Why did Maverick Capital buy Facebook?



Maverick Capital is a $9 billion long-short equity hedge-fund firm, founded in 1990 by Lee S. Ainslie and Sam Wyly. In 2005, Maverick launched a long-only fund and two market-neutral funds with longer than usual investment lockups. The firm is headquartered in Dallas and has an additional office in New York.

The fund bought new positions in Charter Communication (CHTR), Autodesk Inc (ADSK), Facebook Inc (FB), and Yandex NV (YNDX) in 3Q 2013. It sold its positions in Macy’s Inc. (M), F5 Networks Inc (FFIV), Cognizant Tech Solutions (CTSH), and Mastercard Inc (MA).

Abbreviated financial summaries and metrics for these securities are included below. Detailed analysis and recommendations require a subscription (more information at the bottom of the article).

Why buy Facebook Inc (FB)?
Maverick Capital acquired a 1.28% position in Social networking giant Facebook in 3Q 2013.

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The stock has recently hit a high after it was added to Standard & Poor’s 500, considered the best representation of the U.S. stock market and a bellwether for the U.S. economy. It also announced a secondary stock offering of 70 million shares priced at $55.05 a share. It said it intends to use the net proceeds of the offering for working capital and other general corporate purposes.

The company posted robust results in 3Q 2013, with revenue up 60% to $2.02 billion, compared to $1.26 billion in 3Q 2012. Net earnings per share was $0.17 from a loss of $0.02 in the year-ago quarter. It continued to see strong growth in its advertising business, especially mobile advertising. The total ad revenue for 3Q grew 66% year-over-year to $1.8 billion and 49% of its total ad revenue came from mobile. The primary drivers of ad revenue growth were an increase in the number of and the strong performance of newsfeed ads and an increase in
the number of marketers using Facebook and increased demand in its system. Mobile ad revenue also grew sequentially from 41% in 2Q due to an increase in the average price per mobile ad, an increase in the number of mobile users and an increase in ads shown per mobile user.

In terms of key growth drivers, it said the first driver is the continued growth of mobile engagement globally. It said it has benefited from this shift, and that mobile represents 12% of consumer media time, but is only 3% of the ad budget. The second driver of its performance is an increasing number of marketers spending their ad dollars on Facebook. The third driver is product development. It is investing in features like custom audience and partner categories to improve targeted ads. It is also making changes to make it simpler for marketers of all sizes to buy ads and measure their impact.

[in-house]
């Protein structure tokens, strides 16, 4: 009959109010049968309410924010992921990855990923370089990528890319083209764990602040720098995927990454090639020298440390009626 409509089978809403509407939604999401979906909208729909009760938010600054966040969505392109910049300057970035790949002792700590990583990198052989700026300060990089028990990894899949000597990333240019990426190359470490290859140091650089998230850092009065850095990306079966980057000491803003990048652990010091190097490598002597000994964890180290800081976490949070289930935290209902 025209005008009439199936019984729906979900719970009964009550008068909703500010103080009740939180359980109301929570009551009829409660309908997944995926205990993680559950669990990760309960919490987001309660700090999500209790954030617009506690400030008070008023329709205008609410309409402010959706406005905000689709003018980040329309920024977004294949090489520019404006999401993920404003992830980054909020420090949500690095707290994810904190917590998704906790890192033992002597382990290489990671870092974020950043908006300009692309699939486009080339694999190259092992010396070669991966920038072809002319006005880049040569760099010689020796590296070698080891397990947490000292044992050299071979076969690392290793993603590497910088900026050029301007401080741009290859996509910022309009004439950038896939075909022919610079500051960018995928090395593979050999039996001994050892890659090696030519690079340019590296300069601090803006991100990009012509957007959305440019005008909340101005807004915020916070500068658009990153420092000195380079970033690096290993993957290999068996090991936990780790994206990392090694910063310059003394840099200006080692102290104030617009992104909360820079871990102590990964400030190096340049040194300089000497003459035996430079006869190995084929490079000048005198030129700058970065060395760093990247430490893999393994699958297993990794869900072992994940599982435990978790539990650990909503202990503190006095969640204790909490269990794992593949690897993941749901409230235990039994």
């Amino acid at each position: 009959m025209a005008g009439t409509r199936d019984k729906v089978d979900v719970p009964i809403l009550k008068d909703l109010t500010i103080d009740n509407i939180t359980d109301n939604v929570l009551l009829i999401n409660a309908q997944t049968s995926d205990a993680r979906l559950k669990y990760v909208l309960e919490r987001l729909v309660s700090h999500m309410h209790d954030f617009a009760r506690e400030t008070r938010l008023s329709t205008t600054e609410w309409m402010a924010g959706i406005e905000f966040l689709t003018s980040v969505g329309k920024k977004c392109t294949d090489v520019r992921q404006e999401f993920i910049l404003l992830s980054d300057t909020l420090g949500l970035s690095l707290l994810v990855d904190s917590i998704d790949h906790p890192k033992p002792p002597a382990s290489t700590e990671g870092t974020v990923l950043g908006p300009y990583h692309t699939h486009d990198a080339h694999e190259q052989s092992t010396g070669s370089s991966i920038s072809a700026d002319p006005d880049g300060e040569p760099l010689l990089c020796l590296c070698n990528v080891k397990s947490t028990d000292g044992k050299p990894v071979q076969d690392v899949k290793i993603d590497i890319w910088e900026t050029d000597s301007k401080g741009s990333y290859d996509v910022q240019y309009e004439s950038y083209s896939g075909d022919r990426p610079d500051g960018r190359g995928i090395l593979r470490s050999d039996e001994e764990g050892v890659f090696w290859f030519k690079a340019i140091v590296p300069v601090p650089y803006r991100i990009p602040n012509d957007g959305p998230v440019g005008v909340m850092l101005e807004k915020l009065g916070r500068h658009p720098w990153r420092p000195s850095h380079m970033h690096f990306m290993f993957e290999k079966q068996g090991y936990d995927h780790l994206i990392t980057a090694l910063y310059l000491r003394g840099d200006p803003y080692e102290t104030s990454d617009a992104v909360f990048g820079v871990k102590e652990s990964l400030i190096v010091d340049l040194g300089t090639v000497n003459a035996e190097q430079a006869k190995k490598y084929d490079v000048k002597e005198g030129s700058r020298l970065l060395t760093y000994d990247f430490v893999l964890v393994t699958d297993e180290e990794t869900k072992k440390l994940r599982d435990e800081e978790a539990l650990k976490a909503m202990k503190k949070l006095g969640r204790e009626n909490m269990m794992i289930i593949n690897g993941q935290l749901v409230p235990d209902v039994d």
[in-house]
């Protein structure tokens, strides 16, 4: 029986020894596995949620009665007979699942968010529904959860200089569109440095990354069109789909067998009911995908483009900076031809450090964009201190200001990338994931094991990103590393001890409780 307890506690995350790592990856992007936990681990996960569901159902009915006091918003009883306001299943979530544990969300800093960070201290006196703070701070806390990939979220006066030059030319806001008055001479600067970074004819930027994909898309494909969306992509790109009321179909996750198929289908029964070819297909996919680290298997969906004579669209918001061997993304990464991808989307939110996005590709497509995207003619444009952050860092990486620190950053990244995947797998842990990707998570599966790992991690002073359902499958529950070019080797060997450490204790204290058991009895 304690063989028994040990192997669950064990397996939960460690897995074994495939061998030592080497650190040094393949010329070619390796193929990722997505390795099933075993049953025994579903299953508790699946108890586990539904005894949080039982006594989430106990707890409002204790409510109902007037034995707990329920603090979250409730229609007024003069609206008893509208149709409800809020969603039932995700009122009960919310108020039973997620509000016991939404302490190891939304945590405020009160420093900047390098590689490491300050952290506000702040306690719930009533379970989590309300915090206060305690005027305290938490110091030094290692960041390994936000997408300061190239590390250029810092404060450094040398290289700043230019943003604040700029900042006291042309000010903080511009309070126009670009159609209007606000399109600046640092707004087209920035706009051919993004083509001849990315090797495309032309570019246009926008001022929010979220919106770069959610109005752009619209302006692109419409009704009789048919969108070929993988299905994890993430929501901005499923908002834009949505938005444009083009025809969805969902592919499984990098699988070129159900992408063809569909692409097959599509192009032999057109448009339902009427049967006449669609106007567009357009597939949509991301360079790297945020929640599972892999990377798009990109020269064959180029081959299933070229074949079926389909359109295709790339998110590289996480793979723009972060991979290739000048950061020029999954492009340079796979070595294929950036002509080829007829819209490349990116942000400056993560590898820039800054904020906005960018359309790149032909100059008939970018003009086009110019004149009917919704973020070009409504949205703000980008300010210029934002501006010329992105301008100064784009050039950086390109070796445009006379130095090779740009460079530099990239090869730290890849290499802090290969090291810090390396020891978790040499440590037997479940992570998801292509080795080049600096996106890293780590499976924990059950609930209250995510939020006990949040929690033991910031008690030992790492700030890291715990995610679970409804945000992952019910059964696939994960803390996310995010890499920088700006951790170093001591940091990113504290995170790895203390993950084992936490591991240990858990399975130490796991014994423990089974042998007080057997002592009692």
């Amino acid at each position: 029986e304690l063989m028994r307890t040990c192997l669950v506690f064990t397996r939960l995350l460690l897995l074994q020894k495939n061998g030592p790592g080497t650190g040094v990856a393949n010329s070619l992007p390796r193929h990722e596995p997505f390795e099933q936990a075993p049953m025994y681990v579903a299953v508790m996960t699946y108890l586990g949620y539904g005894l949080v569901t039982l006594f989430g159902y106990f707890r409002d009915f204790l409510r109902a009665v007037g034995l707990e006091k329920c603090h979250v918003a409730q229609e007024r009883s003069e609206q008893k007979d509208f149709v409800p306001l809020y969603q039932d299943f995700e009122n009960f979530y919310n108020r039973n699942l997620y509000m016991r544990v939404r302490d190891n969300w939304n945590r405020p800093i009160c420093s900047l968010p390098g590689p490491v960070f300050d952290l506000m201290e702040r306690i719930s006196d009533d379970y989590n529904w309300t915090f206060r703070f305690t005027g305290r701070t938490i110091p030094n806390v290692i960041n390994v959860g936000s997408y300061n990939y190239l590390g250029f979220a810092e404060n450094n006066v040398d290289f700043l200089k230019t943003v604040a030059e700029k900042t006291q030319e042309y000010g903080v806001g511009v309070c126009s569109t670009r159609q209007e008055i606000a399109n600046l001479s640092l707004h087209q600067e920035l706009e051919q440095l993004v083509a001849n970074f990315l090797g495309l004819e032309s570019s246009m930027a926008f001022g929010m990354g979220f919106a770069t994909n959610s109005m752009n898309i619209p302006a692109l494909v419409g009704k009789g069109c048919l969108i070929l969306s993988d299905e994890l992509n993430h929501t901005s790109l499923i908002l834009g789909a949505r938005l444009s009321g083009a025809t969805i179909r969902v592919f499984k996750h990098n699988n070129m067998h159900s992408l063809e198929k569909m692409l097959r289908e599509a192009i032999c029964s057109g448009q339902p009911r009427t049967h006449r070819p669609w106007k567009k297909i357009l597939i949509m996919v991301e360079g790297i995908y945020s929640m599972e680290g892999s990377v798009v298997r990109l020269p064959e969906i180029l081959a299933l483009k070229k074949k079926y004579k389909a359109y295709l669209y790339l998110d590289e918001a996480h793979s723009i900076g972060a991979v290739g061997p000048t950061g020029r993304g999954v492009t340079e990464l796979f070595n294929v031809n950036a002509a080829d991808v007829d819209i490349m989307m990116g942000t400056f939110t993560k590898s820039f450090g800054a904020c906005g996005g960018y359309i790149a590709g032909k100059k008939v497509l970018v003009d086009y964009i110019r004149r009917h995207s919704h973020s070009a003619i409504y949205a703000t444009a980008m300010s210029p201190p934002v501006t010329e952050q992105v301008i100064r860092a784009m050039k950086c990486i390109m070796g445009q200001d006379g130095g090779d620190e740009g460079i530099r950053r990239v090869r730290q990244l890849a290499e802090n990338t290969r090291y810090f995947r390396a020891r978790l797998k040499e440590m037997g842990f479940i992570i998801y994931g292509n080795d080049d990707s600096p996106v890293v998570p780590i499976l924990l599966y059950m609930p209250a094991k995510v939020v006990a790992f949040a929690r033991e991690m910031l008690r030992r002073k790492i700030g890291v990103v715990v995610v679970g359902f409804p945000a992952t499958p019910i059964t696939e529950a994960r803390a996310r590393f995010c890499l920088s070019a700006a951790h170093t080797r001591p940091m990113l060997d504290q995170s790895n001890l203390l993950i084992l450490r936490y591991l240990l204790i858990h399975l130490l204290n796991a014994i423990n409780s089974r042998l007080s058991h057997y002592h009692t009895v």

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Its daily active users (DAUs) were 728 million on average for September 2013, an increase of 25% year-over-year. Mobile MAUs were 874 million as of September 30, 2013, an increase of 45% year-over-year. Its monthly active users (MAUs) were 1.19 billion as of September 30, 2013, an increase of 18% year-over-year. Mobile DAUs were 507 million on average for September 2013.

Despite the impressive results, the company provided a cautious outlook. It said it believes that improving the quality and relevance of news feed ads provides it with a big long-term opportunity, and it will not increase the quantity of ads as a percentage of news feed stories, as seen earlier. It also expects payments revenue to decline in 4Q on a year-over-year as it had recognized four months of revenues in the year-ago quarter. Analysts also consider the falling enthusiasm among teens for Facebook as a headwind. Facebook said on its earnings call that although the overall usage of Facebook among U.S. teens was stable in 3Q from 2Q 2013, it did see a decline in daily users specifically among younger teens. The company’s recent efforts of rolling out video advertising is also expected to boost revenue.


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The fund practices a long/short equity investment philosophy with a fundamental, bottom-up approach with great emphasis on the quality of management teams. According to hedgefundletters.com, instead of trading bonds, currencies, commodities or options, the fund depends on old-fashioned stock picking to generate profits. It is a pure stock picker hedge fund buying what it reckons will beat the market and selling what it thinks will underperform.  Even though the fund picks both long and short positions, it does not deploy pair trades. Its
goal is to preserve and grow its investors’ capital.

Founder Lee Ainslie holds a bachelor’s degree from the University of Virginia and an MBA from the University of North Carolina at Chapel Hill Kenan–Flagler Business School. Before starting Maverick Capital, Ainslie was a managing director at Tiger Management Corporation. Similar to mentor, Julian Robertson, Ainslie tests his conviction by gauging whether the name is a buy or a sell; there is no such thing as a hold. While Ainslie is the leader and face of the firm, he views his management team as peers and values the team culture at Maverick.


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